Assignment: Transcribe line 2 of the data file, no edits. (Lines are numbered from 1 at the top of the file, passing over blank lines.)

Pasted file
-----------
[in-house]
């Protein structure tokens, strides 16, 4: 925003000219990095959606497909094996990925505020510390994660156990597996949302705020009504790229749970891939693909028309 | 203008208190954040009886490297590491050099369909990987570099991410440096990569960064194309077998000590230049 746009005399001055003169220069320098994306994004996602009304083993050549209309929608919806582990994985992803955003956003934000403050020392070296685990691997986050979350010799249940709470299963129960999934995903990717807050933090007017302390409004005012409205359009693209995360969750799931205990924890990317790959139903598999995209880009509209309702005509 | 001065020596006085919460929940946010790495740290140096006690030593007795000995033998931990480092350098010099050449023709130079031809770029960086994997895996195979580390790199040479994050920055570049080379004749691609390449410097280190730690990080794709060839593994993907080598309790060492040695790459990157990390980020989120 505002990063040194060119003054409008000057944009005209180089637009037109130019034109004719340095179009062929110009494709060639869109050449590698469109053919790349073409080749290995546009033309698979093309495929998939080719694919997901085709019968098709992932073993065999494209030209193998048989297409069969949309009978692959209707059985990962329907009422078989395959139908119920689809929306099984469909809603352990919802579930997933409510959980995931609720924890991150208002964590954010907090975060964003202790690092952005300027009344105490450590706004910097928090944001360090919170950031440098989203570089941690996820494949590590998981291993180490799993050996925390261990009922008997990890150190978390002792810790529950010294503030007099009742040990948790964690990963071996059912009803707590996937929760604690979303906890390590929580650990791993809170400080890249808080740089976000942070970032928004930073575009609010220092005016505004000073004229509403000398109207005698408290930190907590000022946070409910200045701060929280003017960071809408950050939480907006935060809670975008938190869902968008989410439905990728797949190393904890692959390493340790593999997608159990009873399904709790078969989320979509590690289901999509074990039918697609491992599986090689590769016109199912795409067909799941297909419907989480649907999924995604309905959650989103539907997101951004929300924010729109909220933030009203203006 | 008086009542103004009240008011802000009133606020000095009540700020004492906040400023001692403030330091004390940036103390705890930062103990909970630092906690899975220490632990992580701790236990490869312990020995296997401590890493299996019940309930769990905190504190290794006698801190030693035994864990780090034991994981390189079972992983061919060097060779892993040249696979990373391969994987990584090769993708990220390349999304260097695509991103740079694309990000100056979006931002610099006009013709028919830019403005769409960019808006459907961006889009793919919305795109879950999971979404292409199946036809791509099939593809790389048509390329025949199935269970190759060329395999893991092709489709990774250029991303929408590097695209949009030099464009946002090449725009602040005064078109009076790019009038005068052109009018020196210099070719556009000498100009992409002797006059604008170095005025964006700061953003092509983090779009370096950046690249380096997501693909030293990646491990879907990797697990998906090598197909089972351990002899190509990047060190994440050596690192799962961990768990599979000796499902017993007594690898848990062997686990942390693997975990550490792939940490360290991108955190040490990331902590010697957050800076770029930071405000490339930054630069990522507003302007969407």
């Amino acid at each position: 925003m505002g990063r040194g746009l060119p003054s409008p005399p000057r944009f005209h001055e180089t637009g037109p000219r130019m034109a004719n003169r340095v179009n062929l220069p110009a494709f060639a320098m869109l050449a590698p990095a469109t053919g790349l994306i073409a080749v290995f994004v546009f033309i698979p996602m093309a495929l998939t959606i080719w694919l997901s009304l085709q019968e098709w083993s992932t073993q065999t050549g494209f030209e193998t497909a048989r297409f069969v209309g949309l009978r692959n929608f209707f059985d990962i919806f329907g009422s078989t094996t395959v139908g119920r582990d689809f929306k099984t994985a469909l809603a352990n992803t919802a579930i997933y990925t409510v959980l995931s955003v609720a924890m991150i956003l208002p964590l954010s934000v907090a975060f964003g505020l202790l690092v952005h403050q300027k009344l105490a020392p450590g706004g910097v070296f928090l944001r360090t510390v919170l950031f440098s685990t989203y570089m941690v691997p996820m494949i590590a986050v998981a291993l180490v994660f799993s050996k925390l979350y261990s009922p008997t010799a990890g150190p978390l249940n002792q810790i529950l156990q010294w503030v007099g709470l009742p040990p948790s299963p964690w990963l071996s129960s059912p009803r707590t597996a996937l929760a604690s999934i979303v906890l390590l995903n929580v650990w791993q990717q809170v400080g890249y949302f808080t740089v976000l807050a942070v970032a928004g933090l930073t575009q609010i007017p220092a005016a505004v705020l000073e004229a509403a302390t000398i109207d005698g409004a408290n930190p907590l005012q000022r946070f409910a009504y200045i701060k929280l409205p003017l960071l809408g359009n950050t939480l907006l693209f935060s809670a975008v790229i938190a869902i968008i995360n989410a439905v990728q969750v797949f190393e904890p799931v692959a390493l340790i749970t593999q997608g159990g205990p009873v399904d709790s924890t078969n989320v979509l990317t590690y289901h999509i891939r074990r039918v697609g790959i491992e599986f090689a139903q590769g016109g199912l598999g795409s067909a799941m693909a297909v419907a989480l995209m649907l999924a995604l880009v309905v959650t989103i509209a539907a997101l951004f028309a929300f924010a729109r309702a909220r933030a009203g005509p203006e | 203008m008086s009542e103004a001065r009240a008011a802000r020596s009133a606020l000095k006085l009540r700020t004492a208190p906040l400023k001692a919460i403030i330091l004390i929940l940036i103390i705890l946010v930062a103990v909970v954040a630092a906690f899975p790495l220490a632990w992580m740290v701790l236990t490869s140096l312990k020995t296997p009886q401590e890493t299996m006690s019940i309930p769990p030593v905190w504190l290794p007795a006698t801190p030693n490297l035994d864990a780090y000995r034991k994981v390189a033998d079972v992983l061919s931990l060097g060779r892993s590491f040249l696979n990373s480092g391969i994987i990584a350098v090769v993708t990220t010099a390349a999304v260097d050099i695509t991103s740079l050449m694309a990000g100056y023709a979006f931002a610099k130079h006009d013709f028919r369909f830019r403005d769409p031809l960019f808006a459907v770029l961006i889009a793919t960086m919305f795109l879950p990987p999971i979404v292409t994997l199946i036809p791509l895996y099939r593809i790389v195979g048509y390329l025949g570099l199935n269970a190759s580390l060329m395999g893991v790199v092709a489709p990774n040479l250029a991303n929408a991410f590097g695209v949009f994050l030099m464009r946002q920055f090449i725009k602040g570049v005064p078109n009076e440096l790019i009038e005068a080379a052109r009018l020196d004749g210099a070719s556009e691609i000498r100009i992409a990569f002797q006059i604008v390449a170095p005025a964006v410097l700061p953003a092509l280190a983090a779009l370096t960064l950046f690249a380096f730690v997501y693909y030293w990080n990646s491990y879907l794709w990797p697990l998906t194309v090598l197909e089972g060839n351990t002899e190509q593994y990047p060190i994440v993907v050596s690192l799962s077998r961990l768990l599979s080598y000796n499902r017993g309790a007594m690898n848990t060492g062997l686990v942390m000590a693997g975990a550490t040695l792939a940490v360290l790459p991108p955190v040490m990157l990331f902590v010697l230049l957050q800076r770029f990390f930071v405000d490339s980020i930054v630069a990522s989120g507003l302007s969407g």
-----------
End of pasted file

């Protein structure tokens, strides 16, 4: 925003000219990095959606497909094996990925505020510390994660156990597996949302705020009504790229749970891939693909028309 | 203008208190954040009886490297590491050099369909990987570099991410440096990569960064194309077998000590230049 746009005399001055003169220069320098994306994004996602009304083993050549209309929608919806582990994985992803955003956003934000403050020392070296685990691997986050979350010799249940709470299963129960999934995903990717807050933090007017302390409004005012409205359009693209995360969750799931205990924890990317790959139903598999995209880009509209309702005509 | 001065020596006085919460929940946010790495740290140096006690030593007795000995033998931990480092350098010099050449023709130079031809770029960086994997895996195979580390790199040479994050920055570049080379004749691609390449410097280190730690990080794709060839593994993907080598309790060492040695790459990157990390980020989120 505002990063040194060119003054409008000057944009005209180089637009037109130019034109004719340095179009062929110009494709060639869109050449590698469109053919790349073409080749290995546009033309698979093309495929998939080719694919997901085709019968098709992932073993065999494209030209193998048989297409069969949309009978692959209707059985990962329907009422078989395959139908119920689809929306099984469909809603352990919802579930997933409510959980995931609720924890991150208002964590954010907090975060964003202790690092952005300027009344105490450590706004910097928090944001360090919170950031440098989203570089941690996820494949590590998981291993180490799993050996925390261990009922008997990890150190978390002792810790529950010294503030007099009742040990948790964690990963071996059912009803707590996937929760604690979303906890390590929580650990791993809170400080890249808080740089976000942070970032928004930073575009609010220092005016505004000073004229509403000398109207005698408290930190907590000022946070409910200045701060929280003017960071809408950050939480907006935060809670975008938190869902968008989410439905990728797949190393904890692959390493340790593999997608159990009873399904709790078969989320979509590690289901999509074990039918697609491992599986090689590769016109199912795409067909799941297909419907989480649907999924995604309905959650989103539907997101951004929300924010729109909220933030009203203006 | 008086009542103004009240008011802000009133606020000095009540700020004492906040400023001692403030330091004390940036103390705890930062103990909970630092906690899975220490632990992580701790236990490869312990020995296997401590890493299996019940309930769990905190504190290794006698801190030693035994864990780090034991994981390189079972992983061919060097060779892993040249696979990373391969994987990584090769993708990220390349999304260097695509991103740079694309990000100056979006931002610099006009013709028919830019403005769409960019808006459907961006889009793919919305795109879950999971979404292409199946036809791509099939593809790389048509390329025949199935269970190759060329395999893991092709489709990774250029991303929408590097695209949009030099464009946002090449725009602040005064078109009076790019009038005068052109009018020196210099070719556009000498100009992409002797006059604008170095005025964006700061953003092509983090779009370096950046690249380096997501693909030293990646491990879907990797697990998906090598197909089972351990002899190509990047060190994440050596690192799962961990768990599979000796499902017993007594690898848990062997686990942390693997975990550490792939940490360290991108955190040490990331902590010697957050800076770029930071405000490339930054630069990522507003302007969407």